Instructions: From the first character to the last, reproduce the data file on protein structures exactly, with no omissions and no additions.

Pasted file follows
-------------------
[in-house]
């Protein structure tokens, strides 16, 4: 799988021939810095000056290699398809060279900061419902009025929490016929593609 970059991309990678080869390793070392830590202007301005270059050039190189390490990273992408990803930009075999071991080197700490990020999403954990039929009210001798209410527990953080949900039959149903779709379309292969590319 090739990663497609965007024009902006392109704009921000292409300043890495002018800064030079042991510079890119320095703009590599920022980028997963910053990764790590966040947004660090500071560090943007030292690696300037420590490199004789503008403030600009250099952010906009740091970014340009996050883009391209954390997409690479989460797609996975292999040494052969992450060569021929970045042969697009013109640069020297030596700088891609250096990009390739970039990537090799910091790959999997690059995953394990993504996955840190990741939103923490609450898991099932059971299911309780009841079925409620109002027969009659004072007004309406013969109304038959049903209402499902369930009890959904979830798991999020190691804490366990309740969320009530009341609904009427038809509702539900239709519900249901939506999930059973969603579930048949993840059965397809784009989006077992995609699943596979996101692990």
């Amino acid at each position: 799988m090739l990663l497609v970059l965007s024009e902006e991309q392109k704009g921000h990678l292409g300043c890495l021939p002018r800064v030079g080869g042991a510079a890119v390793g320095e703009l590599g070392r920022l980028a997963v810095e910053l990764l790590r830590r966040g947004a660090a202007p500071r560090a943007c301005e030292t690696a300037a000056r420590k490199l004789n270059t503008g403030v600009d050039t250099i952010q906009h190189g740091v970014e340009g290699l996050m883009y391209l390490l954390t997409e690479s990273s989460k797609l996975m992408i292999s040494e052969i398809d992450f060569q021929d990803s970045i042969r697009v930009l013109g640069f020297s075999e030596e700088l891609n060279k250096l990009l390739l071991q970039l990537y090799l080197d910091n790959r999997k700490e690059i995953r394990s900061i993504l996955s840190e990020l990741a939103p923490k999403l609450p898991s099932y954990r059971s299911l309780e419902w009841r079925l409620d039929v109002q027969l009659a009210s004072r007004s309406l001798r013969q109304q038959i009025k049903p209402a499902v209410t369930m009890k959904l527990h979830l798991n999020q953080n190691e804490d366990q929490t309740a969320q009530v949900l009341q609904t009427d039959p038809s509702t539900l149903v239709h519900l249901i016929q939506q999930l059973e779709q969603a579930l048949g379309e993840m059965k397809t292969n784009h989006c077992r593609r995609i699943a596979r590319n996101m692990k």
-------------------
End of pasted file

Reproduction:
[in-house]
């Protein structure tokens, strides 16, 4: 799988021939810095000056290699398809060279900061419902009025929490016929593609 970059991309990678080869390793070392830590202007301005270059050039190189390490990273992408990803930009075999071991080197700490990020999403954990039929009210001798209410527990953080949900039959149903779709379309292969590319 090739990663497609965007024009902006392109704009921000292409300043890495002018800064030079042991510079890119320095703009590599920022980028997963910053990764790590966040947004660090500071560090943007030292690696300037420590490199004789503008403030600009250099952010906009740091970014340009996050883009391209954390997409690479989460797609996975292999040494052969992450060569021929970045042969697009013109640069020297030596700088891609250096990009390739970039990537090799910091790959999997690059995953394990993504996955840190990741939103923490609450898991099932059971299911309780009841079925409620109002027969009659004072007004309406013969109304038959049903209402499902369930009890959904979830798991999020190691804490366990309740969320009530009341609904009427038809509702539900239709519900249901939506999930059973969603579930048949993840059965397809784009989006077992995609699943596979996101692990």
């Amino acid at each position: 799988m090739l990663l497609v970059l965007s024009e902006e991309q392109k704009g921000h990678l292409g300043c890495l021939p002018r800064v030079g080869g042991a510079a890119v390793g320095e703009l590599g070392r920022l980028a997963v810095e910053l990764l790590r830590r966040g947004a660090a202007p500071r560090a943007c301005e030292t690696a300037a000056r420590k490199l004789n270059t503008g403030v600009d050039t250099i952010q906009h190189g740091v970014e340009g290699l996050m883009y391209l390490l954390t997409e690479s990273s989460k797609l996975m992408i292999s040494e052969i398809d992450f060569q021929d990803s970045i042969r697009v930009l013109g640069f020297s075999e030596e700088l891609n060279k250096l990009l390739l071991q970039l990537y090799l080197d910091n790959r999997k700490e690059i995953r394990s900061i993504l996955s840190e990020l990741a939103p923490k999403l609450p898991s099932y954990r059971s299911l309780e419902w009841r079925l409620d039929v109002q027969l009659a009210s004072r007004s309406l001798r013969q109304q038959i009025k049903p209402a499902v209410t369930m009890k959904l527990h979830l798991n999020q953080n190691e804490d366990q929490t309740a969320q009530v949900l009341q609904t009427d039959p038809s509702t539900l149903v239709h519900l249901i016929q939506q999930l059973e779709q969603a579930l048949g379309e993840m059965k397809t292969n784009h989006c077992r593609r995609i699943a596979r590319n996101m692990k």